The effectiveness of the Pfizer/BioNtech vaccine declines more rapidly than the Oxford vaccine — AstraZeneca — against the delta variant, according to a study by researchers at the University of Oxford.
Before reaching this conclusion, the British scientists, who were involved in the production of one of the worshipers, between December 2020 and August 2021, examined samples taken from more than 700,000 people, according to AFP.
After one month, for infections with a high viral load, an individual who received their second dose of the vaccine developed by Pfizer’s laboratory was 90% more protected from the delta variant of coronavirus than the unvaccinated person.
78% efficiency for Pfizer after three months
After two months this number drops to 85% and then to 78% after three months. Individuals who received two injections of the AstraZeneca vaccine had 67% protection after one month, 65% after two months and 61% after three months.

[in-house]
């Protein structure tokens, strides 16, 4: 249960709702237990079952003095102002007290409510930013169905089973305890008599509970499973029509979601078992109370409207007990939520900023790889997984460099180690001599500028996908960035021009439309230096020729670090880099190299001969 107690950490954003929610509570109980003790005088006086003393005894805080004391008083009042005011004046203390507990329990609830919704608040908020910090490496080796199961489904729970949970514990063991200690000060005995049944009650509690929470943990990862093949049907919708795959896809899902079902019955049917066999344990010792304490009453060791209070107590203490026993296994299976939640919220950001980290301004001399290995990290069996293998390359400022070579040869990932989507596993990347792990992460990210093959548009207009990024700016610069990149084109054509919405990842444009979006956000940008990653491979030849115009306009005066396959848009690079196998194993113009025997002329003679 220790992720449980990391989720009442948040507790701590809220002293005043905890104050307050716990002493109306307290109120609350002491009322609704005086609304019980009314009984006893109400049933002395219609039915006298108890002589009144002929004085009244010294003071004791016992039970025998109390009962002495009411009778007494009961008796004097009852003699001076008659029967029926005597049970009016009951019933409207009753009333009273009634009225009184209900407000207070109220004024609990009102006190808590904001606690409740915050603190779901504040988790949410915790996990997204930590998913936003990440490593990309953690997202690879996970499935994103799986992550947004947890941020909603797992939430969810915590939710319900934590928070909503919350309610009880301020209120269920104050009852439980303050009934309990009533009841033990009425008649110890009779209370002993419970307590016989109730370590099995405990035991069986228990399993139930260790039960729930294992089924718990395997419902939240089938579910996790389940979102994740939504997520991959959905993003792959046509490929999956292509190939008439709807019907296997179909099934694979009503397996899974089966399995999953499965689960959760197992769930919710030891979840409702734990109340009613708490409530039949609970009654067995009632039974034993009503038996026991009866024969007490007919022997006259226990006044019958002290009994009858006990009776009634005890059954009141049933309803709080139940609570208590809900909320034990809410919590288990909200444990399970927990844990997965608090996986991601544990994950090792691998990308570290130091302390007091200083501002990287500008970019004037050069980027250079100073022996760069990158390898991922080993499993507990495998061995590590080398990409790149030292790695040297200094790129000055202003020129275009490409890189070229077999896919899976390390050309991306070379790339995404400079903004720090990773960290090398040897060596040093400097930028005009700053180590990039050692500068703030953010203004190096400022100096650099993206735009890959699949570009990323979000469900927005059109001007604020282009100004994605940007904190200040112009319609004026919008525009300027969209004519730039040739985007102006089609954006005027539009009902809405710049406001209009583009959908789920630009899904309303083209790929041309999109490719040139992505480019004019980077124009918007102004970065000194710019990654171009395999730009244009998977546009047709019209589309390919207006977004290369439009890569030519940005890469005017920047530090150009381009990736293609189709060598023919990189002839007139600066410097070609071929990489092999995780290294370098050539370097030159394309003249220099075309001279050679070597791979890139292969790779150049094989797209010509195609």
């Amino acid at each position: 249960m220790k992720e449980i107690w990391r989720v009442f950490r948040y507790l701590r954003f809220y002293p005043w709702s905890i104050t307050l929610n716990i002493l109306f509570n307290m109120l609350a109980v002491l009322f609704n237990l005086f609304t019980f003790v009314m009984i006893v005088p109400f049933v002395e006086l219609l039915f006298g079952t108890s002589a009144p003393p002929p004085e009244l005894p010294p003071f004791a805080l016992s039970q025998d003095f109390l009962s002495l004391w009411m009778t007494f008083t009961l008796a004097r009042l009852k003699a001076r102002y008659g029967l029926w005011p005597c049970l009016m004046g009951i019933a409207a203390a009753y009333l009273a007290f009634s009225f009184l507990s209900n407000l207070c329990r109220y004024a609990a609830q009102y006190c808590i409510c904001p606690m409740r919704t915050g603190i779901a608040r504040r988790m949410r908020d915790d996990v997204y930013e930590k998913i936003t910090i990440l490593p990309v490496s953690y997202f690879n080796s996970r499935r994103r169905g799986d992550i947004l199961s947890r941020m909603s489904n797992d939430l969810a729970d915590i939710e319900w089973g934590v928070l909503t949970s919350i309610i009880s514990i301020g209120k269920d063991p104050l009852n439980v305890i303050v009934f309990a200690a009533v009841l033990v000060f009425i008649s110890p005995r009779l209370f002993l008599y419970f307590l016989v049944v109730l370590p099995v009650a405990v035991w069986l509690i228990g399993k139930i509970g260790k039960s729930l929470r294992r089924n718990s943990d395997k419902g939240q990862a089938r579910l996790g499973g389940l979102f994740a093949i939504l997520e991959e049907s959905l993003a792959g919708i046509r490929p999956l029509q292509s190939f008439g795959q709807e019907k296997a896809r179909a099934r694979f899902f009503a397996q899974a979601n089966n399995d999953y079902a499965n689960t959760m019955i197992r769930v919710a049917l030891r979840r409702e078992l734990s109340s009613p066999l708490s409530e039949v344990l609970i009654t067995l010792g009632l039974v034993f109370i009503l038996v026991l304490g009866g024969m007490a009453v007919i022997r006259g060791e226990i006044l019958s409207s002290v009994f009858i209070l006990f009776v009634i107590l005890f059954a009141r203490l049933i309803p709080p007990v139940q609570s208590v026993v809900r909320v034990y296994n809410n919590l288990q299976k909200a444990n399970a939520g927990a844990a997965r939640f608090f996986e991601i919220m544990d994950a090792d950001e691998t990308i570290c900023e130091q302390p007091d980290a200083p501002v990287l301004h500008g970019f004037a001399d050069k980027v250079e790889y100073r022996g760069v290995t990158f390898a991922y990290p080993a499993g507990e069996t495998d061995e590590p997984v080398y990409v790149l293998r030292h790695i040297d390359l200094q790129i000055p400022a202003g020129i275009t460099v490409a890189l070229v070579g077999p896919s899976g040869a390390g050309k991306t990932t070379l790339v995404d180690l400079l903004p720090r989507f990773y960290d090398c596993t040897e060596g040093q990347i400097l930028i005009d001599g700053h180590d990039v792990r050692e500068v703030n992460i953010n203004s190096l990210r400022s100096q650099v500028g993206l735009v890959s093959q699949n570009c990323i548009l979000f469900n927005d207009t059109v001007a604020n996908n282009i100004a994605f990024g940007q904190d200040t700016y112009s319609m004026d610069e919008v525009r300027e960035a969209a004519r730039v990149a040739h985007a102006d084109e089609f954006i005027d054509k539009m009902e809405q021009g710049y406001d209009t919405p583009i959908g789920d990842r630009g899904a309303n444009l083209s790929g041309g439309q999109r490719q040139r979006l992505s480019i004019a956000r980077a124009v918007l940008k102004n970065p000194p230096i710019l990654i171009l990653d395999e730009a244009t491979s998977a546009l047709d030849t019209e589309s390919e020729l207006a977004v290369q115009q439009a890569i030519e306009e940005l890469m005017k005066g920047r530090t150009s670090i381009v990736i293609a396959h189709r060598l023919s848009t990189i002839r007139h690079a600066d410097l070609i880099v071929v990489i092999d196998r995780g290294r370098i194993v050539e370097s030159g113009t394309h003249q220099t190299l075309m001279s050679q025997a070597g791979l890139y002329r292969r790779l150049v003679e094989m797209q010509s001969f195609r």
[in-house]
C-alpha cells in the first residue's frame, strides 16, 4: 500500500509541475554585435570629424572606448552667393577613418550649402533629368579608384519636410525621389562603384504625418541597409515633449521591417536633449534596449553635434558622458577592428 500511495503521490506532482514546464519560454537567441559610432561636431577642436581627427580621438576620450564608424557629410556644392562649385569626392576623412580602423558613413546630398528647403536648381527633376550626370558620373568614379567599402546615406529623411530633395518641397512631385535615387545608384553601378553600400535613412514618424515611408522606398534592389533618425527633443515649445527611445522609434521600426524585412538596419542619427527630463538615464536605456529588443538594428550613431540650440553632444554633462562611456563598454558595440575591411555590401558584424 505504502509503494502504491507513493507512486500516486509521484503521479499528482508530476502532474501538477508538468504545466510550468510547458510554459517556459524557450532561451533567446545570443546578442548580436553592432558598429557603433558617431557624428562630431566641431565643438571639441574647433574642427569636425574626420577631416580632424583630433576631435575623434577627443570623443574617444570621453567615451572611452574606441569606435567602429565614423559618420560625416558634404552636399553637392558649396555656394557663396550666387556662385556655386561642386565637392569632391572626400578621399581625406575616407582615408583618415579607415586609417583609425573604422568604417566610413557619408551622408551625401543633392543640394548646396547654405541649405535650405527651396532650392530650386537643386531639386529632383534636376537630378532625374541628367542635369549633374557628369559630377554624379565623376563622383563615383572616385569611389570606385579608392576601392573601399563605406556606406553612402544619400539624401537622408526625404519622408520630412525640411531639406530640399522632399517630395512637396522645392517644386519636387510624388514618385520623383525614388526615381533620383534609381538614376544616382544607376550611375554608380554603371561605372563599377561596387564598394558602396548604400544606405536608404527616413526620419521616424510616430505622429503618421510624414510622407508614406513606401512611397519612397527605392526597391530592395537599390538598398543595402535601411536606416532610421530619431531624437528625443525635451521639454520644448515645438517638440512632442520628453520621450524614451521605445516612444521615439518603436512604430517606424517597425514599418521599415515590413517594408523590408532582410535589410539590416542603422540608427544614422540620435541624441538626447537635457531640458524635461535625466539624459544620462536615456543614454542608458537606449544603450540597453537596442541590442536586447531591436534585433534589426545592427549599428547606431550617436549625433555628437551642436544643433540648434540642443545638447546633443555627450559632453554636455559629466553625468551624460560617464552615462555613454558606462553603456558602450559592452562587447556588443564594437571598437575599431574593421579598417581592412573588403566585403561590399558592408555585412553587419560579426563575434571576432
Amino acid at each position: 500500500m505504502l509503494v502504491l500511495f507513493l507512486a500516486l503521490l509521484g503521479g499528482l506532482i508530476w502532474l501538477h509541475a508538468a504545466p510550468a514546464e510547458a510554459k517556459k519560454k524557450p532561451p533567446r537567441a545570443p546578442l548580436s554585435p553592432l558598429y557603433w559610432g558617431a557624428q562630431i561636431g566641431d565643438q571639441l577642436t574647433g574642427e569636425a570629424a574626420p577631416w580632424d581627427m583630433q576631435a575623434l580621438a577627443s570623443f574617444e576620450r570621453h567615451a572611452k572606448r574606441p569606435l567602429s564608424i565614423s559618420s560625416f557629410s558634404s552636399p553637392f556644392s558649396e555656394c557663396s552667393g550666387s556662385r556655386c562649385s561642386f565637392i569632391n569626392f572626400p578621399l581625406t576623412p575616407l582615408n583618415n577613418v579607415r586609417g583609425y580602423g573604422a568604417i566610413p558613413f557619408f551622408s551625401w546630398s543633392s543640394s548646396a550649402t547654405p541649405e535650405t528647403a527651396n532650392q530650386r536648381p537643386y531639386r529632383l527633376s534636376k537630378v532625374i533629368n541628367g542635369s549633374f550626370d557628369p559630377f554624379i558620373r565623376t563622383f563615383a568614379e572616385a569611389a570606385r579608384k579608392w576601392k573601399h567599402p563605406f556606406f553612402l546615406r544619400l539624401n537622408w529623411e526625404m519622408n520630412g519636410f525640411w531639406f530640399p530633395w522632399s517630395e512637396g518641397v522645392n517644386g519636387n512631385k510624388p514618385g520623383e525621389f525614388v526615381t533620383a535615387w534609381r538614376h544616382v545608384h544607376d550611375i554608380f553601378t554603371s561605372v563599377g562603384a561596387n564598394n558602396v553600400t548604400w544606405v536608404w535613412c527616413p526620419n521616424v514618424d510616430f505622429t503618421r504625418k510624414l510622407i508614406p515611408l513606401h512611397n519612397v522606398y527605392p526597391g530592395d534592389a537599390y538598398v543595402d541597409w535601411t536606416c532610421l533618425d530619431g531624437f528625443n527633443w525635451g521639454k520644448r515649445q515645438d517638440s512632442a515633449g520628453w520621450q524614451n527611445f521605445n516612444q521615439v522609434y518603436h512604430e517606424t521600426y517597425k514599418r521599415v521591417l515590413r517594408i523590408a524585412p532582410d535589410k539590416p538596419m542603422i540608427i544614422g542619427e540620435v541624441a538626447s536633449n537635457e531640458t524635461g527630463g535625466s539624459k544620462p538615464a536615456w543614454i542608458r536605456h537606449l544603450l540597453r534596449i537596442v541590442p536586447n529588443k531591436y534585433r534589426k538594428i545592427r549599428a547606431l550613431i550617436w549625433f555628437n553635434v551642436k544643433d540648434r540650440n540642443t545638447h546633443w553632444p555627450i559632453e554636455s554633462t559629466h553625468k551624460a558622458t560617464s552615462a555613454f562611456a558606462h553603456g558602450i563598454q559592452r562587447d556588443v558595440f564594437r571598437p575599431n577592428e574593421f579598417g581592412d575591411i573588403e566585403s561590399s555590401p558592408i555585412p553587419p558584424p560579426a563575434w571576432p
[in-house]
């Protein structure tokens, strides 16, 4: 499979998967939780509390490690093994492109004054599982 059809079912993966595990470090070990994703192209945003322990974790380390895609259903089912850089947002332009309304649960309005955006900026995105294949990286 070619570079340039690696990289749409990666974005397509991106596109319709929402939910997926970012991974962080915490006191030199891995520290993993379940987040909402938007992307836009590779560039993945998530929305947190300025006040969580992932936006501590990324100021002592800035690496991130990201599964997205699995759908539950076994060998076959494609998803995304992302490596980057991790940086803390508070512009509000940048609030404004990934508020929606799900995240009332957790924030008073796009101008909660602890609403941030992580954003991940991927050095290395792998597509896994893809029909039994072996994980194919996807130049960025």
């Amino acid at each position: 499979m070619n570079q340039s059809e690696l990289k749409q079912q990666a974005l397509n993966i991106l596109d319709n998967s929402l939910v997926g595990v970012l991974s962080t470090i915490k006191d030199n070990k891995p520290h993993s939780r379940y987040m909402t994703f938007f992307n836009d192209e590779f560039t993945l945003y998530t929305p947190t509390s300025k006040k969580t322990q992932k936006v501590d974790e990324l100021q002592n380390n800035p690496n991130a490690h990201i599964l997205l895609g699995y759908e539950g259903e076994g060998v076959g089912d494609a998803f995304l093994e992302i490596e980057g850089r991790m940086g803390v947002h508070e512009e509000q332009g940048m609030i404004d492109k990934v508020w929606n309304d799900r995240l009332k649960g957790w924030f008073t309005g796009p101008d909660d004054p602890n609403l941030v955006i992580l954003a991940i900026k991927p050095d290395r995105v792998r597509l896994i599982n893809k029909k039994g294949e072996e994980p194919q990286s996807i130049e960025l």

After four to five months, the level of protection for these two vaccines becomes similar, note the authors of this study that, so far, has not been validated by their peers.
These numbers “really represent a decline” in the effectiveness of the Pfizer vaccine, said Dr. Quinn Boyles, who participated in the study, which was published on Thursday, August 19.
Vaccine efficacy ‘still very high’
Regarding the AstraZeneca vaccine, “the differences (from month to month) are due to chance, i.e. there can be no change in protection.”
However, despite “these slight decreases in protection,” the doctor said, “the overall efficacy (for the serums) remains very high.”
He also stressed that the researchers studied the overall protection, not the level of protection against severe forms and hospitalization, “which are very important data for evaluating the efficacy of vaccines.”
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